"It is interesting to note that ..." there is a bee in the editorial bonnet

In my capacity as Editor of the Journal of Intellectual Property Law & Practice I receive a good deal of correspondence from contributors on issues of style as well as substance. While questions of substance are usually raised before an article is submitted, those of style generally follow the event.

One point that greatly concerns me is the padding of text through the addition of redundant phraseology, repetition, grandiose phraseology and stretching the word count by expressing in the passive mood that which is more succinctly said in the active.  Readers may be unaware -- though authors may be painfully conscious -- that some submissions are as much as 30% shorter on publication than at their submission date.

For the guidance of JIPLP authors I reproduce the following exchange between a valued contributor to the journal and the Editor.  The contributor wrote:
"At line [...] there was some text deleted from my original submission which, I think, needs to be restored. I had started the sentence by saying, “It is interesting to note that”, because I wanted the reader to know that I was subtly moving to a new – but related – point. Perhaps the phrase “It is interesting to note that” or, even better, “It is noteworthy that” could be restored?"
He received the following response:
"I appreciate your concern – and your subtlety – but I’m afraid you have to contend with the deep-seated prejudice of a cantankerous old editor.

The words “It is interesting to note that” are to all intents and purposes banned from JIPLP since they generally add nothing but length. If the text which follows those words is interesting, they are redundant; if it is not interesting, it shouldn’t be there in the first place. And if your reader is reading what you’ve written, he’s going to note it whether you tell him that it is interesting to do so or not.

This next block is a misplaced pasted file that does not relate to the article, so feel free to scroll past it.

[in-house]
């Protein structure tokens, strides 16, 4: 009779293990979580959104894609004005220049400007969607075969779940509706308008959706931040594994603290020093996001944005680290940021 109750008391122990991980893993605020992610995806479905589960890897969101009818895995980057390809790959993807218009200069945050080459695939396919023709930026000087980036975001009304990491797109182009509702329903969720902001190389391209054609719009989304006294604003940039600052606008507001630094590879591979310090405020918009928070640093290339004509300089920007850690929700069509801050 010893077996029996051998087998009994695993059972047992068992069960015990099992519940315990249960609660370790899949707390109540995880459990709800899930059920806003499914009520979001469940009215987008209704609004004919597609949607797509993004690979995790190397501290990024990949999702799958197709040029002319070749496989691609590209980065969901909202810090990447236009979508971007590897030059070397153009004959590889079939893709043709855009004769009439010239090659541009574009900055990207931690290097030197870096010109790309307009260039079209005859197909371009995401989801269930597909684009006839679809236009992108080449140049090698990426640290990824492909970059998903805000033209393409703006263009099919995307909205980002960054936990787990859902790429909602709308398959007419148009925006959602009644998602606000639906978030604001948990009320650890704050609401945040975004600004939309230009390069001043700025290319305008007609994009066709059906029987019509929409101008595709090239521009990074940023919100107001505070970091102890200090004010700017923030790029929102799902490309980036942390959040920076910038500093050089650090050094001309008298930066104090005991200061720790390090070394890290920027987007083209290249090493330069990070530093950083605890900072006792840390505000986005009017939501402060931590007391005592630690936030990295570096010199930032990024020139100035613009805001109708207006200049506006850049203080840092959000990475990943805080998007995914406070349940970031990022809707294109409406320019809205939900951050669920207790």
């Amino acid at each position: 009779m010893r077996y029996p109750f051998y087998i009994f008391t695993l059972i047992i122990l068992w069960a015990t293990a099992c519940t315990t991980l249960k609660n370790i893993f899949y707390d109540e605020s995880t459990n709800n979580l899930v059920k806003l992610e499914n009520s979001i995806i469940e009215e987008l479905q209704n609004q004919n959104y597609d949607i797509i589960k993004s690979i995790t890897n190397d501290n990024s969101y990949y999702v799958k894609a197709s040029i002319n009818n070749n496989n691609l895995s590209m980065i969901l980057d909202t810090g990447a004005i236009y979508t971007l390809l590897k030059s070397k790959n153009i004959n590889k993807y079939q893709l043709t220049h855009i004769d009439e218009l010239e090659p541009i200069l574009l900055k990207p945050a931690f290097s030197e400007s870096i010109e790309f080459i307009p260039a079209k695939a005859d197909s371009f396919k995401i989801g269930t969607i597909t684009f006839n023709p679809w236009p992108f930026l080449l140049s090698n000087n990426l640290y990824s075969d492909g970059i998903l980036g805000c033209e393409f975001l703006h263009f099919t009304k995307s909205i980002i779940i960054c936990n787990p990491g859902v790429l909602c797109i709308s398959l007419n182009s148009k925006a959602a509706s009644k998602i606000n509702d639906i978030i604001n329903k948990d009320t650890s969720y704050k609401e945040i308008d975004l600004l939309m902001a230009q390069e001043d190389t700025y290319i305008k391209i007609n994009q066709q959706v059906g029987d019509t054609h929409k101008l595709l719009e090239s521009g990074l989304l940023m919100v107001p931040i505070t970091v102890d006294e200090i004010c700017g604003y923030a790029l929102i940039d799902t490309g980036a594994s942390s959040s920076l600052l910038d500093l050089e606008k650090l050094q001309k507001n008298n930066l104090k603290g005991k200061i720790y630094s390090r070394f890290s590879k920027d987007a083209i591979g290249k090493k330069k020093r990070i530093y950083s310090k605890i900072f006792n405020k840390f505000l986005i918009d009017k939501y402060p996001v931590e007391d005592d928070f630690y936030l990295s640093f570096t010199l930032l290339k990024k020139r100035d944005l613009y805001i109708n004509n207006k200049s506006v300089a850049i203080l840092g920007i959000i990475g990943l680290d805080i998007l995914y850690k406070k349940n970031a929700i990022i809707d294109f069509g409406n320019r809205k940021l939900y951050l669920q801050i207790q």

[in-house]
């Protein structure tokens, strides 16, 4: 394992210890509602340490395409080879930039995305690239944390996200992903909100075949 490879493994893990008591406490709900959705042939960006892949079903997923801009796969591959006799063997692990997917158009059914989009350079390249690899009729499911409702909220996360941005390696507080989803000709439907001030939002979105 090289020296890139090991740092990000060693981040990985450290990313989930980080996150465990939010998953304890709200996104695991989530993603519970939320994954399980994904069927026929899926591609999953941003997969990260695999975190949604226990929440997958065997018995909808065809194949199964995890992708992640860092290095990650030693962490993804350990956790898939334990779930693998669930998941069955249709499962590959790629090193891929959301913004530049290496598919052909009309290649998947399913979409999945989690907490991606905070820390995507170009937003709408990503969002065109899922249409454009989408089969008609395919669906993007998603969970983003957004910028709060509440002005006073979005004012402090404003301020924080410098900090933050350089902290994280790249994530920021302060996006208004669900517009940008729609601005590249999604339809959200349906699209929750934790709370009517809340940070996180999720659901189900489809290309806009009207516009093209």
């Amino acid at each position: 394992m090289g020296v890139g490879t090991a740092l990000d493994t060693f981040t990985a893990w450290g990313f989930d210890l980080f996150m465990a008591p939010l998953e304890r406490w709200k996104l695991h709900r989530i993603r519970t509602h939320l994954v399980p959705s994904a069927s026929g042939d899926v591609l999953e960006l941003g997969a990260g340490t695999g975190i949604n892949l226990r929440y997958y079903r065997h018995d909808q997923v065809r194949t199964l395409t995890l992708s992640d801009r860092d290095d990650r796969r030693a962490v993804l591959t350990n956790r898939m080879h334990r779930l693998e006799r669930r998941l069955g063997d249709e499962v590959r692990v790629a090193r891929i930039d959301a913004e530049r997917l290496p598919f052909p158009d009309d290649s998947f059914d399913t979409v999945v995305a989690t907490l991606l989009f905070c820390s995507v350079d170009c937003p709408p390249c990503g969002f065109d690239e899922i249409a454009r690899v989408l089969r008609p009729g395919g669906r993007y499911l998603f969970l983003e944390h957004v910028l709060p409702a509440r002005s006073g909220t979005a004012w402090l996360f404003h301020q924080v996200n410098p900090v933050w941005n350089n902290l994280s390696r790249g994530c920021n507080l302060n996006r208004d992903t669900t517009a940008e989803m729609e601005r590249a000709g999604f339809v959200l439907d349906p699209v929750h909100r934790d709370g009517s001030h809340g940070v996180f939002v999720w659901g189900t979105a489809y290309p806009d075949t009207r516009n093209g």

I’ve edited these words out of most of the Current Intelligence items and articles that I’ve edited since 2005. I’ve pulled them out of paragraphs and rooted them out of footnotes. And I’ve only just begun … 
If – as you say -- you’re moving to a new but related point, I’ve a great suggestion. How about “On a new but related point, .. ”".
You have been warned!


  1. By the same token, I might say: "If the point is new, the reader will see that it is new, and if it isn't new (and how many things are truly novel?), it shouldn't be there." Your approach would have writers never address the reader at all.

    But saying "Note that" is an entirely legitimate way to focus the reader's attention. The notion that the reader is hanging on every word of an article simply doesn't represent reality. Talk to a colleague in the newspaper business about it sometime!

  2. Thanks, John, for taking the trouble to comment.

    You suggest: "Talk to a colleague in the newspaper business about it sometime!" But JIPLP isn't a newspaper and, while it is not the most expensive product in its market, it is an expensive specialist journal. A reader is more likely to hang on to words for which he has paid handsomely than to words he is probably reading on a free newspaper web-page.

    There's more to it to than that. Rarely do legal writers who say "it is interesting to note that" actually explain what is of interest; they generally leave it to the reader to work it out. Also "note that" is a formula frequently deployed in footnotes in which they are almost invariably superfluous.